How to install the AiM MX UTV on a Can-AM Maverick X3

The AiM MX UTV is an incredible dash in terms of capabilities, especially considering the price. This unit allows you to data log various parameters coming from the CAN bus as well as display various important performance metrics (like RPM, Speed, water temp, lateral G force and more). It also has an input for a belt temp sensor (included) as well as can utilize any of the AiM CAN expansion capabilities like the SmartyCAM, etc. It’s a feature packed unit.

If you are considering installing one into your CanAM X3, here is a quick guide to getting it rocking.


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The great reboot of 2019 and the Mint400

We were holding a steady first place in class physically (and on corrected time too) in the hardest offroad race in the USA, we had a lead of over 14 minutes on course - then it happened - total disaster. All this work, all this time invested and … wait, there is hope … holy shit we are going to finish, and finish second! It was an insane emtional roller coaster, but we finished, and we finished second in class. How did this happen?


Ok before I get into the crazyness, let me first acknowledge some folks right away. This finish took everyone performing at 100% - and as I will explain, this is a totally new crew. Dan and I were blown away by the professionalism, passion, and damn amazing skill this crew of a just a few exhibited. We could not be more excited for things to come.

The reboot

Coming off the 2018 Mint400 we had a broken car, and we had no events on the schedule for the rest of the year. Things looked quite dismal for our future. We needed some changes, and some energy to get things moving again. Desert racing is hard, and failing is miserable, and depressing, especially if you have a background of not totally sucking in some other similar discipline like road racing. Your expectation is you will be great at this new form of motorsports. Just to be clear, desert racing had spanked us, humbled us and sent us home with our tail between our legs.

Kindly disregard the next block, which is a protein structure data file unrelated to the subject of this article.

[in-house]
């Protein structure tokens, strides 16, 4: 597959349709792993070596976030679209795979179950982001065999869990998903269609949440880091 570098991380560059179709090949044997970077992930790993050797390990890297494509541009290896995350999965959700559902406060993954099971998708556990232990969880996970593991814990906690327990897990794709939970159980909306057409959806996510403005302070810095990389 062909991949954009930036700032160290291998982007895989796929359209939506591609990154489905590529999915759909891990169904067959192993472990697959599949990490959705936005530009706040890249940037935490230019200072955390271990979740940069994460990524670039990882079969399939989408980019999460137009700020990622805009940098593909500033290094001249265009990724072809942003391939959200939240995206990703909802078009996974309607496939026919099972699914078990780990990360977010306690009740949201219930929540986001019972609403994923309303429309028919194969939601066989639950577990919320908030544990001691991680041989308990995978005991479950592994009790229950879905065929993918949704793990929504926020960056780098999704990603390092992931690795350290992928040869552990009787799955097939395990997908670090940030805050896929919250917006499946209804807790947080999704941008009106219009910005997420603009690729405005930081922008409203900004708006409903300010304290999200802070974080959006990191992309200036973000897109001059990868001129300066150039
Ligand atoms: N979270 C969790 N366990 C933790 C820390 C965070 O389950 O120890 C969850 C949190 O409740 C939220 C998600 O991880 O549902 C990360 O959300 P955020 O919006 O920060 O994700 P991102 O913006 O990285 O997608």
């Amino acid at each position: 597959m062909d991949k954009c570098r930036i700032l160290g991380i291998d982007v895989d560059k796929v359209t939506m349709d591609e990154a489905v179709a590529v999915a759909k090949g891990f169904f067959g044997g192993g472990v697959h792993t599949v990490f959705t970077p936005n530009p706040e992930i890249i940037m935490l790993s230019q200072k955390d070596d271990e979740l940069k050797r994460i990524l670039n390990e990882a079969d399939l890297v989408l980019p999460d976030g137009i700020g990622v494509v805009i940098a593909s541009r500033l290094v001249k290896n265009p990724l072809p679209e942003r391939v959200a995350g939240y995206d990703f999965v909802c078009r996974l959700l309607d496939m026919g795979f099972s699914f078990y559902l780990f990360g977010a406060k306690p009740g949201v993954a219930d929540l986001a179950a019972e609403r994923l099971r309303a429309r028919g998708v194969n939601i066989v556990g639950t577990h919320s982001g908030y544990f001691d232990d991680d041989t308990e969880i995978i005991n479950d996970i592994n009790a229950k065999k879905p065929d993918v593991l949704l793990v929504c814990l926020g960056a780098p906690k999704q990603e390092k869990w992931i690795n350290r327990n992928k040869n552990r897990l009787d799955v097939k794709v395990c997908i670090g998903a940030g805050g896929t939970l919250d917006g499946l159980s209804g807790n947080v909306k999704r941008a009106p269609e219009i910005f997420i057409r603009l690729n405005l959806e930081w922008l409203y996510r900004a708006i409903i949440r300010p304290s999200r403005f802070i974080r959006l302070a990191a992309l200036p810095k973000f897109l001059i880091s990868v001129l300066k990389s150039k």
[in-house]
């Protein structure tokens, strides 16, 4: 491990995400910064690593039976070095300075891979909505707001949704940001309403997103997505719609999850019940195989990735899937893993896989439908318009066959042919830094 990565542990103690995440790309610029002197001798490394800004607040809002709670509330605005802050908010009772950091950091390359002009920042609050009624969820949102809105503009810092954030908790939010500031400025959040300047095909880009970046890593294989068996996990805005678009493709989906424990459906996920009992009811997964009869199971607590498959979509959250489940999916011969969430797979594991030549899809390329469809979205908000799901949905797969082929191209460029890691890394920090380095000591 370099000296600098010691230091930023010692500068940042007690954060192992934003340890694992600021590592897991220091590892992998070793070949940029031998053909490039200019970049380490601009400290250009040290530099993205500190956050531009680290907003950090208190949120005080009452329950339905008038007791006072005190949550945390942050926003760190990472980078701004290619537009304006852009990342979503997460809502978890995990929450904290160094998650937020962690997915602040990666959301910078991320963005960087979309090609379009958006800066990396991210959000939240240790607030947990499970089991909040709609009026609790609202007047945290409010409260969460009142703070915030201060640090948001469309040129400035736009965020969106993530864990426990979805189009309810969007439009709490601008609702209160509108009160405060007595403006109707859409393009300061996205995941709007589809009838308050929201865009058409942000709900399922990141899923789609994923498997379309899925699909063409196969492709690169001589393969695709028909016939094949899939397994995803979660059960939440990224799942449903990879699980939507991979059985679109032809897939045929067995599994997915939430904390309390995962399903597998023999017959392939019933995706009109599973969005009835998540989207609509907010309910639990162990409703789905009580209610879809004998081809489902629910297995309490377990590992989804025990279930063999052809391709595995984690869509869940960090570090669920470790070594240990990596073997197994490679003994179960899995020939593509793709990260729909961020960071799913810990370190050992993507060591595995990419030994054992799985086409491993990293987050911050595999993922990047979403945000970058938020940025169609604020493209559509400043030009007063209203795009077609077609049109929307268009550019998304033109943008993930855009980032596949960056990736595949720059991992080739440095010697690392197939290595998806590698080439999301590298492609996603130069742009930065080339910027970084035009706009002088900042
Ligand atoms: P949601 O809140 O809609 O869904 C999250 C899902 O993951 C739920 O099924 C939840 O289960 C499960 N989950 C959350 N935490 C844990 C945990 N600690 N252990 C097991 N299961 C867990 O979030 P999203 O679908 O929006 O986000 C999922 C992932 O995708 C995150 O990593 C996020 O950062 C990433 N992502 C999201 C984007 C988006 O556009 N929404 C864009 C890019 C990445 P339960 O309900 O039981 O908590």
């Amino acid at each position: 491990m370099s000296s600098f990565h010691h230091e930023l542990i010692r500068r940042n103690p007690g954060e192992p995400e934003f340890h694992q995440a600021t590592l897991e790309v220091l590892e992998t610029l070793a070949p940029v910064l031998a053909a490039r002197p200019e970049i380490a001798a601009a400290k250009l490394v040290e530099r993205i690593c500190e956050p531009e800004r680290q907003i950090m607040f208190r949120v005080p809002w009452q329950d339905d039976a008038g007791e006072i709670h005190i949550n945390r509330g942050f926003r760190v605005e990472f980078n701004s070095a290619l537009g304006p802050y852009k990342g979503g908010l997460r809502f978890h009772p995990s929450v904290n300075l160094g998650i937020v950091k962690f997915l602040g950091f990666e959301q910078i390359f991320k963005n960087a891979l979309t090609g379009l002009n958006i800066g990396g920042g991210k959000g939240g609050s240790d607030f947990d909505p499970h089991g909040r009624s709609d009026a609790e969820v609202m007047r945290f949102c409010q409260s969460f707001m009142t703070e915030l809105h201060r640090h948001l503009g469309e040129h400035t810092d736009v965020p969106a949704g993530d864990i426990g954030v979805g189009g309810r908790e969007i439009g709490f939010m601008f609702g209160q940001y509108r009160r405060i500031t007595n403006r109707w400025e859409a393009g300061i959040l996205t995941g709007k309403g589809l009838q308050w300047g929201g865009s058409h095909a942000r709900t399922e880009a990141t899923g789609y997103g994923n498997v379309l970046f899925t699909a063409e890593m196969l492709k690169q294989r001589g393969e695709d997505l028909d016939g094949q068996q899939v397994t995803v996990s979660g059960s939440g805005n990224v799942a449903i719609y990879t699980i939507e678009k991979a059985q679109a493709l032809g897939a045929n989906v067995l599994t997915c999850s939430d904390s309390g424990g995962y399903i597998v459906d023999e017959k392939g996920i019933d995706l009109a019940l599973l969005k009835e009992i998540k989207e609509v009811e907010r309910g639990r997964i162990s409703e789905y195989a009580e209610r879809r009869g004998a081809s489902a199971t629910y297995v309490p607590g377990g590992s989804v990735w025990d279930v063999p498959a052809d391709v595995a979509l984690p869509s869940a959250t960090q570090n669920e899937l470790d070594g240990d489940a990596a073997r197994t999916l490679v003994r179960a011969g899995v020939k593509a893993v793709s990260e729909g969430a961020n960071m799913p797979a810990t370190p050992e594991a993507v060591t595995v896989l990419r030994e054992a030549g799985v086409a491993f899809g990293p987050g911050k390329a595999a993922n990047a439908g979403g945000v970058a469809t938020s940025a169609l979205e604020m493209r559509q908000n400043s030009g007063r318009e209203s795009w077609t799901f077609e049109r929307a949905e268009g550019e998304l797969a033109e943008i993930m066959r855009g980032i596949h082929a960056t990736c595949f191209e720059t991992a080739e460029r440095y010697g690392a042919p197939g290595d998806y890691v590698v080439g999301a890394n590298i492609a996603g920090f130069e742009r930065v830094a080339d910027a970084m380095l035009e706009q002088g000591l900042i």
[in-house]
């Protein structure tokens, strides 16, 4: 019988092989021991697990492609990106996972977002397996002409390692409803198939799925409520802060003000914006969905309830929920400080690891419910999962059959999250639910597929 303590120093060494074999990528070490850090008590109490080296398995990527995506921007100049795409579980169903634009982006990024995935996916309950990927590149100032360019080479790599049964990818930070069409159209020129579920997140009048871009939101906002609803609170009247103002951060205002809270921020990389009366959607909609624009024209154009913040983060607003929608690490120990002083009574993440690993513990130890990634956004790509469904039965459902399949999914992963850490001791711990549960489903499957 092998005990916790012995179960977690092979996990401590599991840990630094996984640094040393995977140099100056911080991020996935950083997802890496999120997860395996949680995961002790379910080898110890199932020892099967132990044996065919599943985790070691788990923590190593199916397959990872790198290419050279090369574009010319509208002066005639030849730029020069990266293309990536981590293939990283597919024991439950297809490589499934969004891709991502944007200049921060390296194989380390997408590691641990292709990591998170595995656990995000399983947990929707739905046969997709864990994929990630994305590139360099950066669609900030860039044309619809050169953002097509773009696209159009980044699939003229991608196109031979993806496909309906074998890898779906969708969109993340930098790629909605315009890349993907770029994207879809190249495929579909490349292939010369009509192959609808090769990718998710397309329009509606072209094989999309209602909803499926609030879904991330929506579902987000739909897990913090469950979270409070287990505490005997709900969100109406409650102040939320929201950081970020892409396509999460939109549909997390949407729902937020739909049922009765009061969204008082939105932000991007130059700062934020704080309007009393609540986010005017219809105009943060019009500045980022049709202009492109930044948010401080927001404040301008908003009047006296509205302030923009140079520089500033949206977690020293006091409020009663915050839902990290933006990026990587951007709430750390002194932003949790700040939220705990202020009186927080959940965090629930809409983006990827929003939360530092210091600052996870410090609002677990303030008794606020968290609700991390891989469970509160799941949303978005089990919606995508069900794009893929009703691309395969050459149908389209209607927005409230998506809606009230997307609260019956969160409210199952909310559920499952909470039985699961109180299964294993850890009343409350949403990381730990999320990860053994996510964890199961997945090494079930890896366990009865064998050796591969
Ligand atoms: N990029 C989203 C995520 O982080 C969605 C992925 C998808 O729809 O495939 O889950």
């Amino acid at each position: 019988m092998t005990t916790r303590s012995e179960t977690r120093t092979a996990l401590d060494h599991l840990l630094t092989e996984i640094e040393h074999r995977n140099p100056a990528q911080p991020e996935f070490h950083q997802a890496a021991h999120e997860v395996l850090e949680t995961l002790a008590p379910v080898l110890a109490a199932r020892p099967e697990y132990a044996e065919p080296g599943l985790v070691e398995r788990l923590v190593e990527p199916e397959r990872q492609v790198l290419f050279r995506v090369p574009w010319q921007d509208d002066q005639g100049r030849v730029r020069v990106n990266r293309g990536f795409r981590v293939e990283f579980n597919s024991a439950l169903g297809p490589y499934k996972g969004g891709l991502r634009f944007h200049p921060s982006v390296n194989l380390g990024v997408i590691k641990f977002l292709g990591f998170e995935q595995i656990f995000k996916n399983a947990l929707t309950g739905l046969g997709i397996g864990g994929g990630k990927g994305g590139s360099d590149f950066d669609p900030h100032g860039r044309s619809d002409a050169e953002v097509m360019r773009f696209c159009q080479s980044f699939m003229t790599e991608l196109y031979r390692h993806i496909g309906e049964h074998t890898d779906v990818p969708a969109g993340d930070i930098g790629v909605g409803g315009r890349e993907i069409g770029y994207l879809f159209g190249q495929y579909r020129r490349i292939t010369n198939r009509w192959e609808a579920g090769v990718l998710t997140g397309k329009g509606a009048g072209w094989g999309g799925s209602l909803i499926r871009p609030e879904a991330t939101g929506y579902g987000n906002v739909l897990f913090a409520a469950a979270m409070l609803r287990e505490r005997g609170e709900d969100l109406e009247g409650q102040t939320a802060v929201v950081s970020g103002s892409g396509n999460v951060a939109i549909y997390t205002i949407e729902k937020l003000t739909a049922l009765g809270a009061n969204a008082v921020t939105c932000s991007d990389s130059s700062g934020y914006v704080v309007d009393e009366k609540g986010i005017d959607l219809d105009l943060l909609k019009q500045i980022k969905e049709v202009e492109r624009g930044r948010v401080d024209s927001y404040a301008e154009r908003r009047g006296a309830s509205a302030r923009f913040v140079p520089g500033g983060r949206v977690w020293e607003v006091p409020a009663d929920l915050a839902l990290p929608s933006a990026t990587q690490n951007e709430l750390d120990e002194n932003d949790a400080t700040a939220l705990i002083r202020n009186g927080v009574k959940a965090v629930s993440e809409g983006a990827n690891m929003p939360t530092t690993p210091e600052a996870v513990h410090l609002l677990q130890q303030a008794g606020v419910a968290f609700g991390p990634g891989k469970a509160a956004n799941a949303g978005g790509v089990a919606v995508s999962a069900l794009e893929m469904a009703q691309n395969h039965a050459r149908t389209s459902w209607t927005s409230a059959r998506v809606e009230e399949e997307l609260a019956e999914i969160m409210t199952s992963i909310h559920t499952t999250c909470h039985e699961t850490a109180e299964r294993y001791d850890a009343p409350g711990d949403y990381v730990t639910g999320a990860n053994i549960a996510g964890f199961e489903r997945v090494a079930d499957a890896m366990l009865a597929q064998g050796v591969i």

But, we don’t give up, and I wasn’t ready to stop trying. It took us a bit to get our legs back under us, get a plan, and move forward. We dub this the reboot.

We got a plan together - to race the 2019 UTV worlds. We would get all new crew, we would move back to the sportsman UTV class, and we would move the car to Texas (at my house). The idea being, let’s step back and get a finish under our belt. We assembled a hand-picked crew of friends, and Mike was staying on to crew chief. John was moving from crew to co-driver. Energy was building.

But before we even got that plan fully fleshed out, John had a birthday, and his loving wife wanted to take him to the mint. We said screw that, he’s gunna co-drive the mint! All the sudden, we were racing the Mint. The goal became - do 3 races in 2019 and finish 2. A tall order considering our past performances.


RZR love

After our problems at the 2018 Mint400, the car needed some love. She got an all new steering rack from Shock Therapy, new steering arms from Kryptonite, new FK rod ends and we switched to BFG KR2 tires on KMC Grenade 15” wheels. We got new Hostyle nets, a new Atlas46 tool roll and we did a lot of general maintenance. BTW, if you are using LSR long travel kit with the Shock Therapy rack, the Kryptonite steering arms are the only good option for you - trust me. A few weeks before the 2019 mint we got a test day in and got things tuned right up. She was ready - or so we thought.